The crew checked under the hood and couldn’t see anything immediate, so we had to go back paddock to take the splitter off and check out the bottom of the intercooler and boost hoses. After about 30 minutes of inspecting clamps and tighening everything they couldn’t find anything obvious. They sent me back out to see if the problem had been resolved but it remained. I noticed that if I only put in about 40% throttle, the car would pull very well and felt strong, but beyond that, I could feel the engine fighting itself. Back into the paddock for some more investigating, this time with the data. It showed that we were overboosting by quite a bit. Our target boost was 13 psi, but we were seeing up to 27psi at times. The ecu wasn’t mapped for boost pressure that high and Mike had pulled massive amounts of timing to protect the motor in that range. Mike sent me back out with instructions to run at partial throttle while they considered what to do.

Driving to engine feel was a new and interesting experience for me. I’d put in throttle until I felt the engine go just slightly soft, then back off until the power came back. Once I found the sweet spot that the engine liked, that became my new “wide open throttle”. Then it was just a matter of trying to put down consistent laps while the guys worked the problem. I was able to get the car into the 1:59’s driving this way, which was surprisingly good, and I was prepared to finish out my stint this way since I’d gotten used to it.

The crew wanted to resolve the problem, though, and called me back in. The guys had determined that it must be a faulty wastegate controller and decided to remove it and just run off the wastegate spring. When I went back out the problem was gone and the car was still pulling strong. It had cost us a ton of time and it was very disappointing. I think we had spent over 45 minutes in the pits and you just can’t recover that kind of time nowadays in an endurance race. So, barely after the race had begun, our chances of finishing strong were gone. Now it was all about just having fun, enjoying racing and the team cameraderie that comes about in these very long events.

I’d like to say that the rest of my stint was pretty uneventful, but there were too many Miatas to let THAT happen. I’d completely settled in and was turning fast laps by this time. I came up on a Miata in turn 2 and was on his bumper all the way around this long sweeping left hander. As the Miata exited to the right, I held a tighter line and started accelerating past him on the left. Turn 3 is nice and wide and there’s room for two cars to go through there side by side. As we approached turn 3 virtually side by side the Miata came over to the left very quickly. The guy had no fucking clue that I was there. Again, I was run clean off the track by a Miata. If I hadn’t driven off the track he would have crashed us both out. I had a brief moment where the car started to pitch to the right, but was able to catch it and rode it out almost to the tire barrier way off the track. I managed to bring the car back on track undamaged and continued on. I finally caught this moron on the front straight and wagged my finger at him out the driver side as I passed him. The index, not the middle finger. Don’t know if he got the message. This guy didn’t seem to use his eyes much anyway.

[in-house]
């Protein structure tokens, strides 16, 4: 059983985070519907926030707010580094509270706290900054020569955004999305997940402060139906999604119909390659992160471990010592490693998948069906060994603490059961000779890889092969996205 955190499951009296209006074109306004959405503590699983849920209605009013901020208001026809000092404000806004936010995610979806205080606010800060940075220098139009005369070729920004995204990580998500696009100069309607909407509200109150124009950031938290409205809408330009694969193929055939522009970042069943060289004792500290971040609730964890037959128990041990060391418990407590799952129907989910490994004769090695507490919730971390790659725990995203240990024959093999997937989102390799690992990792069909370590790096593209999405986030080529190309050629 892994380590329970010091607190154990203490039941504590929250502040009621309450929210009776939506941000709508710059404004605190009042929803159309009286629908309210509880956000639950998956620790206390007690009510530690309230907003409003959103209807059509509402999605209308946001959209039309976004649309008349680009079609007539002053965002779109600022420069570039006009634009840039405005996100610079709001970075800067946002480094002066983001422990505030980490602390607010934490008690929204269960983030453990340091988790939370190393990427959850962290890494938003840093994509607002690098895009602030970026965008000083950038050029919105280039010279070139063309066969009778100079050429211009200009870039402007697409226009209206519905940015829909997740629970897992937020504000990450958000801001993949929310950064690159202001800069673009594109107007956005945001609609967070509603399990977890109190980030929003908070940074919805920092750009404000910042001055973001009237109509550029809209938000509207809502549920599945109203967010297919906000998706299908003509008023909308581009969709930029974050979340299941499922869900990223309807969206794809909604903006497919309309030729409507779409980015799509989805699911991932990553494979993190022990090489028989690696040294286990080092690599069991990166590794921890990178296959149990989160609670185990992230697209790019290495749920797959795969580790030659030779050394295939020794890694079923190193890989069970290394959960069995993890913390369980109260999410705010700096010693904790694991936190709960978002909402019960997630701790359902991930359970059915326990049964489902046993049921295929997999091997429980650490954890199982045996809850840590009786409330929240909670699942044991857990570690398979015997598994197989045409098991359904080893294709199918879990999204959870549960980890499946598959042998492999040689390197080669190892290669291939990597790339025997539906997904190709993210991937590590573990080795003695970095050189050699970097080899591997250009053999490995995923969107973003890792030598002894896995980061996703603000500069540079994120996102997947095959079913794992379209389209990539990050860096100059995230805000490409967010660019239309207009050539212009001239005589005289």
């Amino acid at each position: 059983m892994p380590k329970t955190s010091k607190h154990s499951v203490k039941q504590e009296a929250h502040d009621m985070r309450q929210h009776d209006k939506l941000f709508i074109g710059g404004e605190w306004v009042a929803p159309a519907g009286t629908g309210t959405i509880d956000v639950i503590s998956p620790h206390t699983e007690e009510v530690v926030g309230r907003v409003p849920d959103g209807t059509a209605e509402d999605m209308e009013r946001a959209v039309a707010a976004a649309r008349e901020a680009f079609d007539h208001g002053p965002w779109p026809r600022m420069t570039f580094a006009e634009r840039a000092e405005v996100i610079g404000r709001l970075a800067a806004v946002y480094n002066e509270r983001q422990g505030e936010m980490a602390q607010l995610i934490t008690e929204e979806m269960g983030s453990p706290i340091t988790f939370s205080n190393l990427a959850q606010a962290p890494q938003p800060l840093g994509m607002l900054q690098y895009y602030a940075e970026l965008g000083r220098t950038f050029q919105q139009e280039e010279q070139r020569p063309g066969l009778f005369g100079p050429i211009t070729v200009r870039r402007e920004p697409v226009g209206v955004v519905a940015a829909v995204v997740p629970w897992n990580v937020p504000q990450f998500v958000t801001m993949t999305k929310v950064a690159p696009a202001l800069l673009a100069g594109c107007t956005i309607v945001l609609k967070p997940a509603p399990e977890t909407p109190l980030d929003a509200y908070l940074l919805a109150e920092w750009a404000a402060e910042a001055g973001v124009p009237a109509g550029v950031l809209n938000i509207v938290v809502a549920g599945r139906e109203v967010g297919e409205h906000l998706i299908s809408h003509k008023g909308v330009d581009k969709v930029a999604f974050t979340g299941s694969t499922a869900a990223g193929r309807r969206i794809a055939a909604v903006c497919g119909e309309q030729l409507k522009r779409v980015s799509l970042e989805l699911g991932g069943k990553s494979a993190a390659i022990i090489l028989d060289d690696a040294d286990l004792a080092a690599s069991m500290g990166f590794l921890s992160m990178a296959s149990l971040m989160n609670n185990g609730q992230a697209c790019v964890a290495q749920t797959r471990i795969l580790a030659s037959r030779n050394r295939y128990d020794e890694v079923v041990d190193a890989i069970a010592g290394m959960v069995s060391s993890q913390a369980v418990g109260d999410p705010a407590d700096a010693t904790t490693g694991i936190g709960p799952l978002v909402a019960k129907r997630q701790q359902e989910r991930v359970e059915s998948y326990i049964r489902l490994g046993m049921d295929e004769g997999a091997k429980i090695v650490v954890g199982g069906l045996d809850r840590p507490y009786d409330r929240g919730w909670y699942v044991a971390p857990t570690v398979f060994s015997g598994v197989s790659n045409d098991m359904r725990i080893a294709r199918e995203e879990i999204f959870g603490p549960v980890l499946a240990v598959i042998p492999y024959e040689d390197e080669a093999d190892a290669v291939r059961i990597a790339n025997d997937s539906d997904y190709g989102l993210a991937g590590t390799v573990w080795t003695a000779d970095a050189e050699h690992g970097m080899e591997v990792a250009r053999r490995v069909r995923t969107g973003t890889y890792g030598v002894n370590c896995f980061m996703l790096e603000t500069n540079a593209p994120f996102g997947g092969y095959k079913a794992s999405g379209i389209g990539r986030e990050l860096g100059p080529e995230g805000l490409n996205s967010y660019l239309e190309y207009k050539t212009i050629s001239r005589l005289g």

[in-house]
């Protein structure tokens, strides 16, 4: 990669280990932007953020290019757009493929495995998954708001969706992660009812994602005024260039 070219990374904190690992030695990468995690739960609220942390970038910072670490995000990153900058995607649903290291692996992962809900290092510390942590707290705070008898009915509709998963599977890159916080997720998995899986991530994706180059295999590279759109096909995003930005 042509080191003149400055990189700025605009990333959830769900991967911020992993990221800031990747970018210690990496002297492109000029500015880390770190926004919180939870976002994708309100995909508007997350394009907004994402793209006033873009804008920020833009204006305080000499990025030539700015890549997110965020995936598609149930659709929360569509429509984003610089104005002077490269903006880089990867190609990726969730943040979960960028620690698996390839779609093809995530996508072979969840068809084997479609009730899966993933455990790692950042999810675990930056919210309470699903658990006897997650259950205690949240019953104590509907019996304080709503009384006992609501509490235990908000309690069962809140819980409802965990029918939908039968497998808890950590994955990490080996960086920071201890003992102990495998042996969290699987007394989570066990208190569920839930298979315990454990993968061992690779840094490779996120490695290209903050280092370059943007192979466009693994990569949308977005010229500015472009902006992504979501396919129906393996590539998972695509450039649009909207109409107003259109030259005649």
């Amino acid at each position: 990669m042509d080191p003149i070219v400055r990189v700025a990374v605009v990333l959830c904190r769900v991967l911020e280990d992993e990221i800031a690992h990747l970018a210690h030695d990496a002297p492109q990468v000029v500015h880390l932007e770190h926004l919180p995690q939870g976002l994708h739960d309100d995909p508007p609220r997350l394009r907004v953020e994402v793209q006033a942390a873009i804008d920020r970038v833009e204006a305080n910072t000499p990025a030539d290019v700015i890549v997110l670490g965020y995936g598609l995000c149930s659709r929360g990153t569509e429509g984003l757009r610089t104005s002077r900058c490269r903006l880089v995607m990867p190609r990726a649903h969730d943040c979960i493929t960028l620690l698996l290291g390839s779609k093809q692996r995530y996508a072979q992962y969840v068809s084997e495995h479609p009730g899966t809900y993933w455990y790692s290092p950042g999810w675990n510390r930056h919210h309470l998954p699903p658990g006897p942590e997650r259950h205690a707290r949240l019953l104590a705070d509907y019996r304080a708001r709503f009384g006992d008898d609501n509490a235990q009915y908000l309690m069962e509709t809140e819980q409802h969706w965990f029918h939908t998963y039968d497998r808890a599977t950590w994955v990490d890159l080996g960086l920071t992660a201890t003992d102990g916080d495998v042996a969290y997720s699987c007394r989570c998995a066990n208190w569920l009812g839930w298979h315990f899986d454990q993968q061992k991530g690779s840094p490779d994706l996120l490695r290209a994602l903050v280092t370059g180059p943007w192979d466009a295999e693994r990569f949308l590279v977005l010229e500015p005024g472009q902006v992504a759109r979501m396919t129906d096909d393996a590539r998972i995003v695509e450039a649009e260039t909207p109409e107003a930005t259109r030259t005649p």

The rest of my stint went well. Despite taking to the dirt twice for evasive Miata maneuvers, the car was solid and fast. The times kept coming down which was a very good sign. I managed a 1:56.7 in the opening stint of the race and the tires were still in great shape for Mark’s first stint. Turning a lap almost 2 seconds faster than last years fastest lap showed how effective the new fwings and wider front tires were working. The car had great front end grip for a FWD and was very stable in the high speed stuff. I got Mark strapped in and scooted around pit wall to join all the guys and share my silly Miata stories.

I was really looking forward to my next stint that would roll around in about 6 hours. By that time it would be well into night, one of my favorite times to drive. If the car was still healthy, it was going to be fun! Except for the not seeing part, but hey, I like a challenge. 🙂